Rabbits are crepuscular, meaning they are active at dawn and dusk, because they are most likely to avoid predators during these times.

(12 day old babies, I didn't want to handle them at this age, as they are prone to leave the nest early. Yes, that is experience speaking.)

The reason rabbits have so many offspring is because most are lucky to live one year.

Rabbits have a potential to live eight-10 years, but at least 50 percent don’t survive to leave the nest.

Some statistics say as few as 15 percent survive one year.

Rapid reproduction because they are prey to so many different predators.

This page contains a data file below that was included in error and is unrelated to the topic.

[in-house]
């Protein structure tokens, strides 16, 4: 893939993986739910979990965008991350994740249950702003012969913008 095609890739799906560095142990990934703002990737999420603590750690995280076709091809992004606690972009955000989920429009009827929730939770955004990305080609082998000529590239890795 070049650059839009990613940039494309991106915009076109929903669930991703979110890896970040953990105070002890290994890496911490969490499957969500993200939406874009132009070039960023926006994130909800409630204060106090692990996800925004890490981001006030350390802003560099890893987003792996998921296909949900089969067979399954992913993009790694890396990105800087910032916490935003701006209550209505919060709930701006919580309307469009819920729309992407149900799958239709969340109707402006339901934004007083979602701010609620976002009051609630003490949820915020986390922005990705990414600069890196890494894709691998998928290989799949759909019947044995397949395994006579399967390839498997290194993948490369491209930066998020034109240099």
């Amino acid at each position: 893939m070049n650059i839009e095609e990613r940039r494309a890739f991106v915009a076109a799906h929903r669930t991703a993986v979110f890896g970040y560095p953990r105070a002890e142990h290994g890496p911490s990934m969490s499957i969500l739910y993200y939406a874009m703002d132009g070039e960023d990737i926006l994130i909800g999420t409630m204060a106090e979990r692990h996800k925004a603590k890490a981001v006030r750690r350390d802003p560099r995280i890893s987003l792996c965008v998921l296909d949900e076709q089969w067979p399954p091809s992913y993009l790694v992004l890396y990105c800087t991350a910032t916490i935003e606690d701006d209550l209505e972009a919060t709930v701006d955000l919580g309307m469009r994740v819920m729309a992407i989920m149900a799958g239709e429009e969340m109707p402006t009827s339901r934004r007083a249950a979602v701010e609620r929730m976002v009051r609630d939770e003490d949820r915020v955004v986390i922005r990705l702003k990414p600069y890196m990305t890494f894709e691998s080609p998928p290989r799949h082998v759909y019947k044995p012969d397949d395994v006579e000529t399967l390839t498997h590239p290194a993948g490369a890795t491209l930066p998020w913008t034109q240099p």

Well, it is time fly for now.

before I go, here is your positive thought for the week.

God Bless.

"It is good to dream, but it is better to dream and work.

Faith is mighty,


but action with faith is mightier".

Thomas Robert Gaines

I've read something similar.

Somewhere.

Oh yeah, the Word of God.

"What good is it, my brothers, if someone says he has faith but does not have works?
Can that faith save him?
If a brother or sister is poorly clothed and lacking in daily food, and one of you says to them,
“Go in peace, be warmed and filled,”
without giving them the things needed for the body, what good is that?

So also faith by itself, if it does not have works, is dead."

James 2: 14-17

"Treat the earth well:

It was not given to you by your parents,

It was loaned to you by your children.

We do not inherit the Earth from our

Ancestors, we borrow it from our Children."

Ancient Indian Proverb.



A Blessed week to you .

Your friend indeed,

Ron Patterson



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Gardening For Wildlife.